Learning Through Play
It goes without saying that everyone learns best when they are interested, engaged and enjoying. My focus as an adult dwindles when I am sat listening to a PowerPoint presentation at a conference in a grey room; even if I try my hardest, my mind can't help but wander (and I am sure many can relate!) There is of course the odd occasion that you get someone that thinks outside the box; teaches you with enthusiasm and captures your attention. Those are the lessons you walk away from feeling refreshed, with a new outlook and determination in your eyes.
This is what I try to do with the children I teach or look after; be the adult that engages them, thinks differently and approaches each task with an imaginative twist. It saddens me that so many adults think that sitting young children at desks, talking at them and forcing them to be interested in ‘academic’ topics is a suitable way to encourage a love of learning.
Children need to be captured and engaged to learn, or have a hands-on experience.
Play is the foundation for learning; children begin learning the moment they are born and some would argue pre-birth. It is therefore our duty as parents and educators to support and encourage learning from the very start. Never underestimate little ones – they are sponges ready to absorb everything going on around them; if we provide them with more learning experiences, they will absorb more information.
It is also important to remember that children need a childhood; they have so many years ahead of them at school to sit conforming to the government’s ideals of education. We need to ensure that the magic and excitement of learning is never lost. Children should have their own voice and follow their interests and passions, as this is what will drive their excitement to learn and progress. A child that is passionate about dance and theatre should be thought of no lesser than a child whose passion is mathematics and science - both are equally important.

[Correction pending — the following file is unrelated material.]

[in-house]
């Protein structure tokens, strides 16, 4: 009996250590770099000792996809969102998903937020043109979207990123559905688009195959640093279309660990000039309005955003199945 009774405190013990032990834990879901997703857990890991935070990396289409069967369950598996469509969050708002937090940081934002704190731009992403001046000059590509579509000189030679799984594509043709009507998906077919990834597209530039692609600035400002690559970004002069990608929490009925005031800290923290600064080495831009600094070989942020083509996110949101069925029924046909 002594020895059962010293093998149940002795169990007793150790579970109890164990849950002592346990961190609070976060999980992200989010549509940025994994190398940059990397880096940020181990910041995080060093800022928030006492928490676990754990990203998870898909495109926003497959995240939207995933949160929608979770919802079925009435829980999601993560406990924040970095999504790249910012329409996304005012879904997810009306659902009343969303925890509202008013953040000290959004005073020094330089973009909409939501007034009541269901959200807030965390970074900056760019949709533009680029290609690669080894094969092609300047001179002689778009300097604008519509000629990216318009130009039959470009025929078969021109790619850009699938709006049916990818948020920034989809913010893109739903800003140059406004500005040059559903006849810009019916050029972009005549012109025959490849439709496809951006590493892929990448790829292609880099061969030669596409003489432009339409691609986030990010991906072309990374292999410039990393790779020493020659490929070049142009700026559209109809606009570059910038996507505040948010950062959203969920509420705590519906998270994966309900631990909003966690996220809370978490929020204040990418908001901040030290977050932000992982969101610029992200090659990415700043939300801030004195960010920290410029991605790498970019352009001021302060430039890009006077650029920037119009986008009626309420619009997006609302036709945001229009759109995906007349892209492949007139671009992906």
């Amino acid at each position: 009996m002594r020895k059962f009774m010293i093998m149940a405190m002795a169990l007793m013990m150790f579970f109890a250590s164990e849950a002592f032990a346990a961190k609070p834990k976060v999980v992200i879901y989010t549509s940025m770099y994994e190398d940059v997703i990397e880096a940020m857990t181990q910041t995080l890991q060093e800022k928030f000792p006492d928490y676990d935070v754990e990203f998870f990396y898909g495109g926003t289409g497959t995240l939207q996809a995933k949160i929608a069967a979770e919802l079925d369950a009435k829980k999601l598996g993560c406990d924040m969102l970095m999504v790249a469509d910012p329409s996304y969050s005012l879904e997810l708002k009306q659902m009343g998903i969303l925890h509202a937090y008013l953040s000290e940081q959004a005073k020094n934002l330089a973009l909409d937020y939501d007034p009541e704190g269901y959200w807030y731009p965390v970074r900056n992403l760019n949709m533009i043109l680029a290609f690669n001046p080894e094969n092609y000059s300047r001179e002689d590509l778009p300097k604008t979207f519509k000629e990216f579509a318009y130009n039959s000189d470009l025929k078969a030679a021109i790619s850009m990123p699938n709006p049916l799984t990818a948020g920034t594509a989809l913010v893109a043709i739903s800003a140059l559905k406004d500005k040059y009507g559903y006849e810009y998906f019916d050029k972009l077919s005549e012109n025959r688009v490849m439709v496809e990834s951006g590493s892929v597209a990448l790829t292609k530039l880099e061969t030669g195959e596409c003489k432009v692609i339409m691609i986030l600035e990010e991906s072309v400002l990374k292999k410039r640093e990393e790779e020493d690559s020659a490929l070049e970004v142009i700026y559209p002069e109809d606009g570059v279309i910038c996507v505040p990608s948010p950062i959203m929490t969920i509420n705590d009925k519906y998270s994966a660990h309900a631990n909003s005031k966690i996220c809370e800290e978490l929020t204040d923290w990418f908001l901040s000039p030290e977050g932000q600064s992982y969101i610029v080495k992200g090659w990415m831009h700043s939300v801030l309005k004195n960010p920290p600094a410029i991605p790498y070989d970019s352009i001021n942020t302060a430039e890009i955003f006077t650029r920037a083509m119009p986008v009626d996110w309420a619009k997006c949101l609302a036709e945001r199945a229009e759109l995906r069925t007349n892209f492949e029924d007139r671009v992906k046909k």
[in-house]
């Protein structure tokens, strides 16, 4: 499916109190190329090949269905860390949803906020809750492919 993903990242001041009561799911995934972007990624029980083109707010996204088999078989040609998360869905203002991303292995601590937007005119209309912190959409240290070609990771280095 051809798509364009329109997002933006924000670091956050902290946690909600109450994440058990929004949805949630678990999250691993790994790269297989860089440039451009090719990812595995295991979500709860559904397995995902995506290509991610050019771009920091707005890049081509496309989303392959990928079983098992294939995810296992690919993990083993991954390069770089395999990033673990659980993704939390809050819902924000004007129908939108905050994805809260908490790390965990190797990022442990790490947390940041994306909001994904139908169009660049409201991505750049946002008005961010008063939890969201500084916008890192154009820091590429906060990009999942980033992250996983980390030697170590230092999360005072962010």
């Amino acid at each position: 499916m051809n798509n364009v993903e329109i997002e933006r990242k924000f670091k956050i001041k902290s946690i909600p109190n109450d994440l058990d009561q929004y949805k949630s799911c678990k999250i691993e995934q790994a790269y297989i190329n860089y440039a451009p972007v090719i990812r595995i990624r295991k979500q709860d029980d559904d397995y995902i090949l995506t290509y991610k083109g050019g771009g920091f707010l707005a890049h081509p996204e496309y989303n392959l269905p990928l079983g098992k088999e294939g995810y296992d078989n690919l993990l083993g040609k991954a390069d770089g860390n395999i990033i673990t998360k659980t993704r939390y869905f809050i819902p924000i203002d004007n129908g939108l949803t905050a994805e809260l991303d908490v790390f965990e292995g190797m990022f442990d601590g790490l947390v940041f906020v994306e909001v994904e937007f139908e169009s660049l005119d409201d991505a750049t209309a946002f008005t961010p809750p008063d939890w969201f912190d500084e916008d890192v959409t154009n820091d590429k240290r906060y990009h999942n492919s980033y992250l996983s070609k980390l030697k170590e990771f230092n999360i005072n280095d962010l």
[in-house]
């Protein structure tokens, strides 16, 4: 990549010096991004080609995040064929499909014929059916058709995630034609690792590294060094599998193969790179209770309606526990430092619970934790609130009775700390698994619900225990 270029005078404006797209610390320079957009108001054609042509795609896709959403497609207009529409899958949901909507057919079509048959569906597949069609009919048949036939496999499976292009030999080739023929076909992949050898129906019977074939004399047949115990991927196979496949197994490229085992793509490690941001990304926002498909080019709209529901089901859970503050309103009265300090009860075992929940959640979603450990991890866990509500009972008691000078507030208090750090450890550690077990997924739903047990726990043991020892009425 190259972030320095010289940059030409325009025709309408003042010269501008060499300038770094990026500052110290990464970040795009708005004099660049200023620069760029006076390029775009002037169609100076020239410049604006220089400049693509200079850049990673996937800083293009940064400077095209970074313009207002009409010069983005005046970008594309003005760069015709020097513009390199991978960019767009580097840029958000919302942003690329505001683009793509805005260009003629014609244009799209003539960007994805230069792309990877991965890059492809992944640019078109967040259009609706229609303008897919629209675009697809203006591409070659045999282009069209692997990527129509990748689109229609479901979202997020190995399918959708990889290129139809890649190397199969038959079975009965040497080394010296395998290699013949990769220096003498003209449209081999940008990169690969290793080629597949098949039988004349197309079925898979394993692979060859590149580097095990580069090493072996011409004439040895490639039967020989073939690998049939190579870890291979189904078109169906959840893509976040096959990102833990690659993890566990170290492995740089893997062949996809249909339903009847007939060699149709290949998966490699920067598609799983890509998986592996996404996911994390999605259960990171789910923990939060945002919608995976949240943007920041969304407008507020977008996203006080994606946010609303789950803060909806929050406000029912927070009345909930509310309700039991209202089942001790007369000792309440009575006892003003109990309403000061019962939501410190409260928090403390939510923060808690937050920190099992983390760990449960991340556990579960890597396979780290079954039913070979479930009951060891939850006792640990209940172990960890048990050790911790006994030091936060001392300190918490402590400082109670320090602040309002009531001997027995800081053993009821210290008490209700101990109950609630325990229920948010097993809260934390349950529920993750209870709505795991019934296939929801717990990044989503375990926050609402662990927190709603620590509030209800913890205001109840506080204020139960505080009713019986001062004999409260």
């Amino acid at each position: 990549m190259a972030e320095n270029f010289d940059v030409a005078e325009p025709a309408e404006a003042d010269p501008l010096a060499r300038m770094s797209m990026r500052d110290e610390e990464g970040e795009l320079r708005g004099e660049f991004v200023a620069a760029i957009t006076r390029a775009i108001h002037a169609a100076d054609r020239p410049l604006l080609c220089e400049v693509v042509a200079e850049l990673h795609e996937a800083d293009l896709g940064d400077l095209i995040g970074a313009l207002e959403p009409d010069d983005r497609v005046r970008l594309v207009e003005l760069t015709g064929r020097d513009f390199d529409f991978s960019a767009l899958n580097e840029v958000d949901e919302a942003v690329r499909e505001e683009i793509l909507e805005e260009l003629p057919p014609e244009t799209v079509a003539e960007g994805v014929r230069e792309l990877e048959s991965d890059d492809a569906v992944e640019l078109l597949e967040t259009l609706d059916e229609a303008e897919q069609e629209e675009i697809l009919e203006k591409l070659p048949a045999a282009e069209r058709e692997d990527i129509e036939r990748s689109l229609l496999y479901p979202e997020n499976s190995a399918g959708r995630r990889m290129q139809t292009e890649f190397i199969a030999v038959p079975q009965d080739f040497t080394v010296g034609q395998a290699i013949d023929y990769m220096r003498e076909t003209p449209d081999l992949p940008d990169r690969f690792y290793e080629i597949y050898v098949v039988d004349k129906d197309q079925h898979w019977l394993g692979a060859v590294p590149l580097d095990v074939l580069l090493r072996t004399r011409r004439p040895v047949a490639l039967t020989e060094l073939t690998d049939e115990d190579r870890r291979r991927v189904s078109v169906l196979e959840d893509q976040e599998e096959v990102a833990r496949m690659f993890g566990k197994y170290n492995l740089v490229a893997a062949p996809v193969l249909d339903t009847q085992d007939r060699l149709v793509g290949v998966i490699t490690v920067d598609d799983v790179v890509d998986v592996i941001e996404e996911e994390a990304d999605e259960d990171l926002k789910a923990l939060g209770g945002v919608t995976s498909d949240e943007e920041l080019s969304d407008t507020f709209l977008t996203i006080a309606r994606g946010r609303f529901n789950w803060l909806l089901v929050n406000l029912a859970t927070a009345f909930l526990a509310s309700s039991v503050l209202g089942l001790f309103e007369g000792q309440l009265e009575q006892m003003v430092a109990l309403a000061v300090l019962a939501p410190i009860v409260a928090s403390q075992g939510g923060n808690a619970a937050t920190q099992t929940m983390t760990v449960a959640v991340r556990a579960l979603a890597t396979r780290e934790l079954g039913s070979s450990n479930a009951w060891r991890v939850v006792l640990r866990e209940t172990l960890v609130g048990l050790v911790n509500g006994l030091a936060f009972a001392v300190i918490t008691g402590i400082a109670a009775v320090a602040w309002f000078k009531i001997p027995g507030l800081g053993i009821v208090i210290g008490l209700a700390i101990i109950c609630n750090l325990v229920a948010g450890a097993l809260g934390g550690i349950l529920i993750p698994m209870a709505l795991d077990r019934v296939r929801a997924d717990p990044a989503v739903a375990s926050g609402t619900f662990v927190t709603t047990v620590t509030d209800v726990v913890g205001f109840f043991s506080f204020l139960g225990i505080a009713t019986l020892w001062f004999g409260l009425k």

Play + Exploring + Discovering = Learning
Children can play for hours and they enjoy doing it, so let’s take note of this and incorporate learning in this way. There are many ways in which parents can do this, even out and about in the woods (which is my favourite place to learn, discover and explore). I adore capturing children’s imagination and creativity through fictional characters, magic and fairytales; it opens the door to a new realm of adventure where anything is possible.
An example is the ‘Magic Box’, which can be placed anywhere for the children to find; this could be at home, in the garden, or out in the woodlands. You can put almost anything inside the box - perhaps a letter from a fairy asking the children to build a fairy village? Or a tooth from a dinosaur, maybe even a button from Santa’s coat! The possibilities are endless yet it helps to support your child with the start of their imaginative and creative play. It is wonderful to watch the children's minds come alive, and with so many different directions for the story to progress, each learning experience is open ended and exciting.
This all leads me to say that learning really is endless; it all depends on how we as the adults’ capture, inspire and engage their ever-growing minds.